STEUBENVILLE, OH -- City schools were under a precautionary lockdown for about 90 minutes Tuesday morning.
It began about 8:15 a.m. when a Mingo Junction student being kept home from school due to illness saw a "threat on his Facebook page that was originally a Tweet.." the police report reads.
The report also stated that the Tweet came from "KnightSec" and that the students who have not been charged in the rape case were to come to a certain location today.
There has been unrest and turmoil in the town since two Steubenville High School students, both football players, were accused of the rape of a West Virginia girl, 16, in August.
Steubenville is a self-described "football-frenzied" town and the case has divided residents.
Police informed the school superintendent, who put all the schools on lockdown as a precaution at 8:30 a.m. Students were kept inside with the lights off and they were to stay away from the windows.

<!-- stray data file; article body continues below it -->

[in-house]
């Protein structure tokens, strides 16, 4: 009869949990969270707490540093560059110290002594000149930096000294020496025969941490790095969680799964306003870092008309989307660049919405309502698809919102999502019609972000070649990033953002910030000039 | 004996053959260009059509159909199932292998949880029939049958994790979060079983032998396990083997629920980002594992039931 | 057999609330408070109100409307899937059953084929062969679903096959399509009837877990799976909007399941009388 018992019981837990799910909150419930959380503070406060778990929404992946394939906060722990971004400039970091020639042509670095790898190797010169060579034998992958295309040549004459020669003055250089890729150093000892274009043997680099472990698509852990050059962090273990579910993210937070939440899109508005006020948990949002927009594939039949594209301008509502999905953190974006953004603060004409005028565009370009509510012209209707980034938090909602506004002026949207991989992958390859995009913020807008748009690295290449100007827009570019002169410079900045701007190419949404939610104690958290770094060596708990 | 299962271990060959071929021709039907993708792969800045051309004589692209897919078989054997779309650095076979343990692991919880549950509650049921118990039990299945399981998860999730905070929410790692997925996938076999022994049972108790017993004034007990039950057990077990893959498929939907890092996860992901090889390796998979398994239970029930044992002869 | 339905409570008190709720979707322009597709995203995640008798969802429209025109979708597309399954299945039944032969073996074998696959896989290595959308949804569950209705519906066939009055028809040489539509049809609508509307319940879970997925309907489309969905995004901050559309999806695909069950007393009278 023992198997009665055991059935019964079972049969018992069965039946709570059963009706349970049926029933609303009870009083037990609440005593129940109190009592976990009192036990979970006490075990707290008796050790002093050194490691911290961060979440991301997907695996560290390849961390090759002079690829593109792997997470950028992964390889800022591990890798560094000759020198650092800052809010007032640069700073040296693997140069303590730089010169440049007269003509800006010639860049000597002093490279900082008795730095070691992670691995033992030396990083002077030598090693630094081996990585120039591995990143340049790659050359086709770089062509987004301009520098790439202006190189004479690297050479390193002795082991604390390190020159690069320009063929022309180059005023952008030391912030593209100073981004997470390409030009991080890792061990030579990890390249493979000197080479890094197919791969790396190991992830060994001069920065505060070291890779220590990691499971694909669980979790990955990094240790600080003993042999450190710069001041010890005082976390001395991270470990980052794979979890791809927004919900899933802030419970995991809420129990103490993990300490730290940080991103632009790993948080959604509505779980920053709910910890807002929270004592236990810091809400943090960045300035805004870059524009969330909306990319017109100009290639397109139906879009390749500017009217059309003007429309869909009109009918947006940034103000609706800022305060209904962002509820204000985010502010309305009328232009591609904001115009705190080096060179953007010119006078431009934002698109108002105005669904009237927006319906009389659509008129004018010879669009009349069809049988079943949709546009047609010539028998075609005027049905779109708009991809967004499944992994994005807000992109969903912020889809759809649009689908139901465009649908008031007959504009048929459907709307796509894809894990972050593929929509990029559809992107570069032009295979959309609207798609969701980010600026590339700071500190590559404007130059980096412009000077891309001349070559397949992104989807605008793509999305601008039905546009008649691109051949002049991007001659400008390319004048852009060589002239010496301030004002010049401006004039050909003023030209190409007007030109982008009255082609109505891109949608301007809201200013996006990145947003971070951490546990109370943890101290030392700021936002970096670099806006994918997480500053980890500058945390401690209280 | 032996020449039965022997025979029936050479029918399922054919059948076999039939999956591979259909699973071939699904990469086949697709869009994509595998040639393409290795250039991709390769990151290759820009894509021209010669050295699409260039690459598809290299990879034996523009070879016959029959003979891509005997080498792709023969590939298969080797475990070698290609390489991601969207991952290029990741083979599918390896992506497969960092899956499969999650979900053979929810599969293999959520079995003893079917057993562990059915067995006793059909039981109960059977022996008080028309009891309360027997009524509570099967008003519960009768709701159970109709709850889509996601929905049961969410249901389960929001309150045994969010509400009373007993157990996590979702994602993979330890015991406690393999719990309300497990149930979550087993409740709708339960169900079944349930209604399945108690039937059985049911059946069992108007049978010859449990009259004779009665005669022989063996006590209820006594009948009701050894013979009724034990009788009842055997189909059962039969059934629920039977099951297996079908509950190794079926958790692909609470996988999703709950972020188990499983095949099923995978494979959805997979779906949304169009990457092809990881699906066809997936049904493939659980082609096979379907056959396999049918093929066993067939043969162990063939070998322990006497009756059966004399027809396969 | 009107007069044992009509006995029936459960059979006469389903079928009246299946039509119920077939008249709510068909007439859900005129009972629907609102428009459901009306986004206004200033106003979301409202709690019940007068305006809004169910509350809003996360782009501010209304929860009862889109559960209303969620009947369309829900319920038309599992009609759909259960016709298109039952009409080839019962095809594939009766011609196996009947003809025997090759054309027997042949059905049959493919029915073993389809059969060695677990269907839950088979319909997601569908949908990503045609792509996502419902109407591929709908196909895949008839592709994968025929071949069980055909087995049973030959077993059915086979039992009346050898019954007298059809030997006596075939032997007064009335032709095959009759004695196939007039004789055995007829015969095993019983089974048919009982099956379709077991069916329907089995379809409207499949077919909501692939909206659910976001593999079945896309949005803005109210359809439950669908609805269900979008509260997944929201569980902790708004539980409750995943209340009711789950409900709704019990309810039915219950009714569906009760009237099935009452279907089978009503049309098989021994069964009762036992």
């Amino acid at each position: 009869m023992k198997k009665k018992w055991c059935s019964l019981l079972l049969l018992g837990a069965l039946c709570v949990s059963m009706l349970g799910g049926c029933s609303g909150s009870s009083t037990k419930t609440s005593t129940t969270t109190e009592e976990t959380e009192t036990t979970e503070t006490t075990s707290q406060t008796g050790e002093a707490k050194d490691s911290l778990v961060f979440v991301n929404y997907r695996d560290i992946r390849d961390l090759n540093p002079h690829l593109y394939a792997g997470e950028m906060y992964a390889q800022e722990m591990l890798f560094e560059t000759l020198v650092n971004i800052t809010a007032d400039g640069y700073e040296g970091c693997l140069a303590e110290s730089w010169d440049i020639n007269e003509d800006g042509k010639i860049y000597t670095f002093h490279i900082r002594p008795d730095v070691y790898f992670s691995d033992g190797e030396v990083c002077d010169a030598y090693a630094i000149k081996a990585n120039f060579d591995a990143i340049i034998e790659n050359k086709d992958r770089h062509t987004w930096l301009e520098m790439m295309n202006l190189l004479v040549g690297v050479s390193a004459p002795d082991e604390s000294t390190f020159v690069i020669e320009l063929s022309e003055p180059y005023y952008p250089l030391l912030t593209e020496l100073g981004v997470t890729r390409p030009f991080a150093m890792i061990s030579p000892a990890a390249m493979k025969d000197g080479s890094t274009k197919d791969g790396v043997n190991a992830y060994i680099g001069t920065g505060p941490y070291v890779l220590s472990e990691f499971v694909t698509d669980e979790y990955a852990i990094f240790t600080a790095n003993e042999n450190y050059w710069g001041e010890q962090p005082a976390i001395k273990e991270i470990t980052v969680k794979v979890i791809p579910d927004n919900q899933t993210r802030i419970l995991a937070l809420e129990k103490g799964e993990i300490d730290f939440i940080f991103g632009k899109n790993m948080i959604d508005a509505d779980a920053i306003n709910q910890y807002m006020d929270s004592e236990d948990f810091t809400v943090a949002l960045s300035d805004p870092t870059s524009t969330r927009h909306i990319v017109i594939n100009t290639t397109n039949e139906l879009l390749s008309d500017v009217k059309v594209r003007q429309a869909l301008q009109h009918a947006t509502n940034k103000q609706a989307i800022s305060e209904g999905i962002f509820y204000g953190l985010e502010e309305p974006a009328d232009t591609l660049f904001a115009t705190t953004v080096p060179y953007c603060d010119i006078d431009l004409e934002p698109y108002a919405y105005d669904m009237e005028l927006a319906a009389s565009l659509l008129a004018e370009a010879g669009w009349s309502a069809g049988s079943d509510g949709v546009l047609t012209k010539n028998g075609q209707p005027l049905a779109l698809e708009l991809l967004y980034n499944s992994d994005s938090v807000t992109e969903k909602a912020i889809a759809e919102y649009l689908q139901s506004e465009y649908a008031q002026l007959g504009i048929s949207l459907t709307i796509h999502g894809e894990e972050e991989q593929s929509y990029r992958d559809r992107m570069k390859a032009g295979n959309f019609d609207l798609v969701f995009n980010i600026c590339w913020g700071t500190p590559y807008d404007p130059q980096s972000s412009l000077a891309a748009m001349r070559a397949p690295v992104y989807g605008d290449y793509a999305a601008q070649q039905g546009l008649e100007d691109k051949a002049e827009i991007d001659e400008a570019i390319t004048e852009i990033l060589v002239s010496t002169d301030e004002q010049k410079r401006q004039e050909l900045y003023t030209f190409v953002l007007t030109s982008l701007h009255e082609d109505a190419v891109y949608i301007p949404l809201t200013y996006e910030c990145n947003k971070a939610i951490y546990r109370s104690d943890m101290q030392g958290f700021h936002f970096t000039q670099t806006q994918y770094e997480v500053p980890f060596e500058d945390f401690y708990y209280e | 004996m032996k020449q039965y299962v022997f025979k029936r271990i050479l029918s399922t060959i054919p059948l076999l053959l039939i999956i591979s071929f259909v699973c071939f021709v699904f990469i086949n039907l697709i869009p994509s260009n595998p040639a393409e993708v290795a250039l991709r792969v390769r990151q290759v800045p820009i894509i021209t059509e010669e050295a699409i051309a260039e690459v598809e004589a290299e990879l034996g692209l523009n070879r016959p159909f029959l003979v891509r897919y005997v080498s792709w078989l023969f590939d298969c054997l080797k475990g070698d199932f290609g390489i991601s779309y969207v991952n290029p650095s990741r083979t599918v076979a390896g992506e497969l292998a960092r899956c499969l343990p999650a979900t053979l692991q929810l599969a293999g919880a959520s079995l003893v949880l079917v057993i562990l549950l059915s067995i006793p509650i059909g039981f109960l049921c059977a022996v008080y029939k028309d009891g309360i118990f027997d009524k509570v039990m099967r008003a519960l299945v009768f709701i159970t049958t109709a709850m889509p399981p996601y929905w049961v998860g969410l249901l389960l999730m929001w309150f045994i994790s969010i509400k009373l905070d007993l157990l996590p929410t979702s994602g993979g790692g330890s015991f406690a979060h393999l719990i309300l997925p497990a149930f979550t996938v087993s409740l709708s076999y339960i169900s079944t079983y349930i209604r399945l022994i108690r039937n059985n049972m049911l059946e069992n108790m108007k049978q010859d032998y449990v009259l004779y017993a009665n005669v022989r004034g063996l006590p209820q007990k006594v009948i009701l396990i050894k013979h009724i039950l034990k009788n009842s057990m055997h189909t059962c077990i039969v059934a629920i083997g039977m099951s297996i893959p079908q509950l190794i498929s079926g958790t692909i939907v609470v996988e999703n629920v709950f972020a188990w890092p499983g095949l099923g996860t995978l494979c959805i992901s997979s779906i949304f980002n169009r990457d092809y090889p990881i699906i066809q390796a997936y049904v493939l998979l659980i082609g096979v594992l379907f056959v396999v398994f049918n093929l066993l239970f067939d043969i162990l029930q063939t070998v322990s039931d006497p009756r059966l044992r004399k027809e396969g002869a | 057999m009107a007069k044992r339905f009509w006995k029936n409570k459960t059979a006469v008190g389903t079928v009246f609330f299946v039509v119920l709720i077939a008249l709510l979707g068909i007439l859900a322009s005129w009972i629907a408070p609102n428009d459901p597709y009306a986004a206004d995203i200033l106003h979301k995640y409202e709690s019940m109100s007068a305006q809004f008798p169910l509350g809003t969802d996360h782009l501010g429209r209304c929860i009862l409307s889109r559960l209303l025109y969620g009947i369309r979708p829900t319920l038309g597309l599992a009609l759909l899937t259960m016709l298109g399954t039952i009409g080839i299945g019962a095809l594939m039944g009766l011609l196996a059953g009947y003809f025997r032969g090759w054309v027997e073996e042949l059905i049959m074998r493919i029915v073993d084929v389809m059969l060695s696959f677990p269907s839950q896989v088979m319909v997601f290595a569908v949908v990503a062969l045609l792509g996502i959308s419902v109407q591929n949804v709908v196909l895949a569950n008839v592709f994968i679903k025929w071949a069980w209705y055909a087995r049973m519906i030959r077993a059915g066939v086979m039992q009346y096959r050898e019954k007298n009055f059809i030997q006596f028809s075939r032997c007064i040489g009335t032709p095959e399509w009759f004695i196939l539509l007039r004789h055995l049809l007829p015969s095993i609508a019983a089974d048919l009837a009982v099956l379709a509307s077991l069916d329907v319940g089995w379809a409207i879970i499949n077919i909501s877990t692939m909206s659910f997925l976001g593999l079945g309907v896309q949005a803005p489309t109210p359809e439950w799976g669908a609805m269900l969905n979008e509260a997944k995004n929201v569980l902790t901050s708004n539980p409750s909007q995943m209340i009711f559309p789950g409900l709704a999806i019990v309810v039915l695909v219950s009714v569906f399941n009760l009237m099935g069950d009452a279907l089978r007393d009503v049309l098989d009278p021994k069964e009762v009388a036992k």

It was lifted 90 minutes later after police searched all the buildings. Police also added that, because of all the attention the district is receiving, there will be a guard stationed at each building until further notice.
Meanwhile, the situation remains tense in Steubenville after a weekend rally was held to protest alleged "special treatment" of two accused of rape.
Protestors dubbed it "Occupy Steubenville" and some wore Guy Fawkes masks.
Ma'lik Richmond and Trenton Mays, both 16 and members of the Steubenville High School football team, are charged with raping a 16-year-old fellow student at a party last August, according to statements from their own attorneys.
Mays is from Bloomingdale and Richmond is from Steubenville. Mays has also been charged with the illegal use of a minor in nudity-oriented material.
Their attorneys have denied the charges in court.
On Monday, attorneys for the two high school football players facing rape accusations here say they may try to have the case moved to protect possible witnesses.
Attorneys for the two 16-year-olds say potential witnesses have already been threatened and some are reluctant to come forward in court for fear of retaliation, including having their names and addresses published on the Internet.
Attorneys Brian Duncan and Walter Madison said Monday they're considering whether to make the request this week to move next month's trial, scheduled for now to start Feb. 13.